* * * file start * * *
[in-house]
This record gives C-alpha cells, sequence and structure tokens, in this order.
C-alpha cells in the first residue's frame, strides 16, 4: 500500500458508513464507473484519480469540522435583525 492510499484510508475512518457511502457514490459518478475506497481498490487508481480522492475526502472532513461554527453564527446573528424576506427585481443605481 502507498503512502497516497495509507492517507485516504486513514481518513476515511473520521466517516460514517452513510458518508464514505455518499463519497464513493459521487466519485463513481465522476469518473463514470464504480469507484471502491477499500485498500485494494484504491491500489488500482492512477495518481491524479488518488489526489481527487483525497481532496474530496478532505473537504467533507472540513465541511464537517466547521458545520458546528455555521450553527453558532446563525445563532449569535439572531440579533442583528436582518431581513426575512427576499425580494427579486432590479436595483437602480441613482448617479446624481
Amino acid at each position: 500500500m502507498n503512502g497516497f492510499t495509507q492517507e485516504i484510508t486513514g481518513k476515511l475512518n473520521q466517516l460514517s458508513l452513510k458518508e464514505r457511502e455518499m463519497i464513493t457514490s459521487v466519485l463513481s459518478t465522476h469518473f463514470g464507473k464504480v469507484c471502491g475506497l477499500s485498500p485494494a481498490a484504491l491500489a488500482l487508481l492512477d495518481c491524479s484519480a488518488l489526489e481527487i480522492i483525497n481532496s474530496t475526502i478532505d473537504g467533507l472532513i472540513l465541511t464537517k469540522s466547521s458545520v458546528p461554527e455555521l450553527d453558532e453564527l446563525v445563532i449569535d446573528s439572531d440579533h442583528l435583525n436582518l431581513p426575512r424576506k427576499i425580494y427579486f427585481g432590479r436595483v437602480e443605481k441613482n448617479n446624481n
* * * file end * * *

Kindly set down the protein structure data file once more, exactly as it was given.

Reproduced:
[in-house]
This record gives C-alpha cells, sequence and structure tokens, in this order.
C-alpha cells in the first residue's frame, strides 16, 4: 500500500458508513464507473484519480469540522435583525 492510499484510508475512518457511502457514490459518478475506497481498490487508481480522492475526502472532513461554527453564527446573528424576506427585481443605481 502507498503512502497516497495509507492517507485516504486513514481518513476515511473520521466517516460514517452513510458518508464514505455518499463519497464513493459521487466519485463513481465522476469518473463514470464504480469507484471502491477499500485498500485494494484504491491500489488500482492512477495518481491524479488518488489526489481527487483525497481532496474530496478532505473537504467533507472540513465541511464537517466547521458545520458546528455555521450553527453558532446563525445563532449569535439572531440579533442583528436582518431581513426575512427576499425580494427579486432590479436595483437602480441613482448617479446624481
Amino acid at each position: 500500500m502507498n503512502g497516497f492510499t495509507q492517507e485516504i484510508t486513514g481518513k476515511l475512518n473520521q466517516l460514517s458508513l452513510k458518508e464514505r457511502e455518499m463519497i464513493t457514490s459521487v466519485l463513481s459518478t465522476h469518473f463514470g464507473k464504480v469507484c471502491g475506497l477499500s485498500p485494494a481498490a484504491l491500489a488500482l487508481l492512477d495518481c491524479s484519480a488518488l489526489e481527487i480522492i483525497n481532496s474530496t475526502i478532505d473537504g467533507l472532513i472540513l465541511t464537517k469540522s466547521s458545520v458546528p461554527e455555521l450553527d453558532e453564527l446563525v445563532i449569535d446573528s439572531d440579533h442583528l435583525n436582518l431581513p426575512r424576506k427576499i425580494y427579486f427585481g432590479r436595483v437602480e443605481k441613482n448617479n446624481n